Wednesday, July 30, 2014
My Account  | Login
Nashua;74.0;http://forecast.weather.gov/images/wtf/small/few.png;2014-07-30 13:11:46
Sunday, June 22, 2014

Tradition lives on in Nashua

By NICK CANELAS

NASHUA – The annual State Decathlon/Heptathlon at Nashua High School South is unlike any other track and field event all spring.

The two-day event is long, demanding and athletes are asked to try things they never have before. ...

Sign up to continue

Print subscriber?    Sign up for Full Access!

Please sign up for as low as 36 cents per day to continue viewing our website.

Digital subscribers receive

  • Unlimited access to all stories from nashuatelegraph.com on your computer, tablet or smart phone.
  • Access nashuatelegraph.com, view our digital edition or use our Full Access apps.
  • Get more information at nashuatelegraph.com/fullaccess
Sign up or Login

NASHUA – The annual State Decathlon/Heptathlon at Nashua High School South is unlike any other track and field event all spring.

The two-day event is long, demanding and athletes are asked to try things they never have before.

Take South’s Tom Lessard, for example. Normally a long distance runner, the junior was under the hot sun at 10 a.m. Saturday performing in the long jump, an event he started practicing last year for the sake of preparing for the this year’s decathlon.

But that was only the second of five events Lessard participated in as part of Saturday’s first day, which ran from about 9 a.m. to 4:30 p.m. He also took part in the 100-meter dash, shot put, high jump and 400-meter dash in that time.

“It’s a big task to do five events per day and come back and do it the next day,” said Lessard, who sits in 38th place out his 75 runners in his second straight decathlon. “It’s a big accomplishment. Some people compare it to completing a marathon a lot of the time.”

After a few hours of rest Saturday night, it’ll be back to another long day of 110-meter hurdles, discus, pole vault, javelin and 1,500-meter run.

“It’s a stamina thing.” Lessard said. “You get tired after doing three or four things, then you gotta run a 400 the first day and run a 1500 the next day.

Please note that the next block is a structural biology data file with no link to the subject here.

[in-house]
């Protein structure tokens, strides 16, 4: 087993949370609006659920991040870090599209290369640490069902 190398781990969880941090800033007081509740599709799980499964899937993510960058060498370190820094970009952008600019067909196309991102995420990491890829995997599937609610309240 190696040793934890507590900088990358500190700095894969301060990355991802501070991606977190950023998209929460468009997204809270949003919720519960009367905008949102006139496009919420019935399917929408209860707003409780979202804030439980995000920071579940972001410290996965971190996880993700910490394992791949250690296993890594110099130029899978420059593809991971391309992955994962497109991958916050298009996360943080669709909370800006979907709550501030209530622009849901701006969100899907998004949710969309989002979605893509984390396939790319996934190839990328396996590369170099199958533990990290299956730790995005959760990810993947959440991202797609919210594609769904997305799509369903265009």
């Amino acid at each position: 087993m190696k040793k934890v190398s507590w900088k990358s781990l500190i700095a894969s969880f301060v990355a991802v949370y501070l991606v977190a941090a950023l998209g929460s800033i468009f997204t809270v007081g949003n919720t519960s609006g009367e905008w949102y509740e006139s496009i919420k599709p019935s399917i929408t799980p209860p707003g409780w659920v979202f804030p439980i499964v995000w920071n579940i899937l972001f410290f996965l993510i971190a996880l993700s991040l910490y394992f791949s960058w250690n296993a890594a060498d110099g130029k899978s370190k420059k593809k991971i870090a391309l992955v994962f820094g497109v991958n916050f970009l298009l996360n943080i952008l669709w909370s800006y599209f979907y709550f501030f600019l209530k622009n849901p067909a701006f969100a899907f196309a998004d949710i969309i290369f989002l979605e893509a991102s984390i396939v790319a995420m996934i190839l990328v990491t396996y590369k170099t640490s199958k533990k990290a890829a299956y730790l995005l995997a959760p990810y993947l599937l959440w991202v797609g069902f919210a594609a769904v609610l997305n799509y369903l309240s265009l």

“It’s keeping your stamina up and getting a lot of energy.”

The preparation for such an event is also unique. The athletes spend the spring focused on their specialties throughout the regular season. But once the state championships are over, it’s on to mastering skills they’ve never had learn before.

“I’ve never done pole vault before, so I had to concentrate on that. Then we also have to prepare for events like the 400 and the mile. Those are the worst,” Milford senior Ian Michaud said.

Added Bishop Guertin sophomore Gabe Madonna: “Since I’ve been training for the decathlon I’ve been doing all of them, but typically I would do throwing events.

“I can how I am as an athlete all around.”

Michaud, who is in 15th place in the decathlon with 2,557 points, normally does the high jump, javelin and hurdles. He was especially strong in the high jump, where he reached a high of 1.73 meters.

While he said he’s relieved that he never has to run the 400 again, he said, “It’s a feeling of accomplishment that you’re doing things that other people aren’t. Other people might be on the couch sitting around.”

Londonderry’s Starlin Ortiz leads the decathlon with 3,229 points after winning the long jump, high jump and finishing in a five-way tie for first in the 100 in 11.40 seconds. Lebanon’s Will Merchant and Monadnock’s Quentin Bazarnicki finished just behind Ortiz with 3,006 and 2,970 points.

Milford’s Alex Tamulonis finished in seventh with 2,833 points and North’s William Goulding, who was part of the five-way tie in the 100, sits at No. 12 with 2,730 points.

HB’s Beauregard

highlights heptathlon

Hollis Brookline’s Lindsey Beauregard finished third in day one of the girls hepathlon with 2,248 points. Beauregard had strong scores across the board, including an 8.79-meter throw in the shot put.

While Beauregard had was successful on Saturday, her efforts still leave her well-behind leaders Corinne Kennedy of Lebanon and Letti Hibbard of Bedford. Kennedy, who sits atop the leaderboard with 2,666 points, broke the heptathlon record in the girls 200-meter dash with a 25.39 second finish.

Hibbard is right behind Kennedy with 2,563 points.

Bedford’s Anika Hibbard finished fourth with 2,229 points. South’s Bridget Murphy sits at No. 12 with 1,953 points. Sunday’s events will begin around 10 a.m.